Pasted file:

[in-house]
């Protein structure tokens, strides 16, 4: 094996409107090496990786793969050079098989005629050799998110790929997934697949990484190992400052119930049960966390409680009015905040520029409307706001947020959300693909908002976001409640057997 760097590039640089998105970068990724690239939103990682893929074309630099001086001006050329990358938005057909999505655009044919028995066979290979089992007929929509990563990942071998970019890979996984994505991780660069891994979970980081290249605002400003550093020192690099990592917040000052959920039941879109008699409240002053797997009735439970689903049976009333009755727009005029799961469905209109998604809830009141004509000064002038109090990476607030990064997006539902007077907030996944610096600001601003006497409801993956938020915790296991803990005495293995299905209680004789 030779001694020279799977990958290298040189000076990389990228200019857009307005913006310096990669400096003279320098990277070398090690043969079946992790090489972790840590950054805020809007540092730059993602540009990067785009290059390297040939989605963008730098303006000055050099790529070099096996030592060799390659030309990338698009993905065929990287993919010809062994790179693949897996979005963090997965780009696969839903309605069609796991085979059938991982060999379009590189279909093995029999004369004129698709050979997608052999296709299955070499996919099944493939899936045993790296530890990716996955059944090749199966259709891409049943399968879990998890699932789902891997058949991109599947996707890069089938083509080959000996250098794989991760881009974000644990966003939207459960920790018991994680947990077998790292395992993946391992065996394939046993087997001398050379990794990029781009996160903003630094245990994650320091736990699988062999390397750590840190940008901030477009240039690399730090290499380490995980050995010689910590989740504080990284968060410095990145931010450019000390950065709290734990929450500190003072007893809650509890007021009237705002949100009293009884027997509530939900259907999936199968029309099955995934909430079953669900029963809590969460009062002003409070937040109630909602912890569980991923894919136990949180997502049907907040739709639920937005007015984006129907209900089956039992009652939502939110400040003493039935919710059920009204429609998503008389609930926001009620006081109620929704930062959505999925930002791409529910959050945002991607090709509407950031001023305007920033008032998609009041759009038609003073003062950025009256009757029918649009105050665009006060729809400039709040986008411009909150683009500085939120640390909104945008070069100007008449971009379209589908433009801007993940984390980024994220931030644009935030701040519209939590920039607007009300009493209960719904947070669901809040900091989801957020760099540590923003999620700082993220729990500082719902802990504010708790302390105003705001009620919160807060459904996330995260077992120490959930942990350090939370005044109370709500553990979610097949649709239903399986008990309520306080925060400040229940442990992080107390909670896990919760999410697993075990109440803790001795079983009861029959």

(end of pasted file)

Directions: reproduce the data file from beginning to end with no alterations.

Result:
[in-house]
């Protein structure tokens, strides 16, 4: 094996409107090496990786793969050079098989005629050799998110790929997934697949990484190992400052119930049960966390409680009015905040520029409307706001947020959300693909908002976001409640057997 760097590039640089998105970068990724690239939103990682893929074309630099001086001006050329990358938005057909999505655009044919028995066979290979089992007929929509990563990942071998970019890979996984994505991780660069891994979970980081290249605002400003550093020192690099990592917040000052959920039941879109008699409240002053797997009735439970689903049976009333009755727009005029799961469905209109998604809830009141004509000064002038109090990476607030990064997006539902007077907030996944610096600001601003006497409801993956938020915790296991803990005495293995299905209680004789 030779001694020279799977990958290298040189000076990389990228200019857009307005913006310096990669400096003279320098990277070398090690043969079946992790090489972790840590950054805020809007540092730059993602540009990067785009290059390297040939989605963008730098303006000055050099790529070099096996030592060799390659030309990338698009993905065929990287993919010809062994790179693949897996979005963090997965780009696969839903309605069609796991085979059938991982060999379009590189279909093995029999004369004129698709050979997608052999296709299955070499996919099944493939899936045993790296530890990716996955059944090749199966259709891409049943399968879990998890699932789902891997058949991109599947996707890069089938083509080959000996250098794989991760881009974000644990966003939207459960920790018991994680947990077998790292395992993946391992065996394939046993087997001398050379990794990029781009996160903003630094245990994650320091736990699988062999390397750590840190940008901030477009240039690399730090290499380490995980050995010689910590989740504080990284968060410095990145931010450019000390950065709290734990929450500190003072007893809650509890007021009237705002949100009293009884027997509530939900259907999936199968029309099955995934909430079953669900029963809590969460009062002003409070937040109630909602912890569980991923894919136990949180997502049907907040739709639920937005007015984006129907209900089956039992009652939502939110400040003493039935919710059920009204429609998503008389609930926001009620006081109620929704930062959505999925930002791409529910959050945002991607090709509407950031001023305007920033008032998609009041759009038609003073003062950025009256009757029918649009105050665009006060729809400039709040986008411009909150683009500085939120640390909104945008070069100007008449971009379209589908433009801007993940984390980024994220931030644009935030701040519209939590920039607007009300009493209960719904947070669901809040900091989801957020760099540590923003999620700082993220729990500082719902802990504010708790302390105003705001009620919160807060459904996330995260077992120490959930942990350090939370005044109370709500553990979610097949649709239903399986008990309520306080925060400040229940442990992080107390909670896990919760999410697993075990109440803790001795079983009861029959």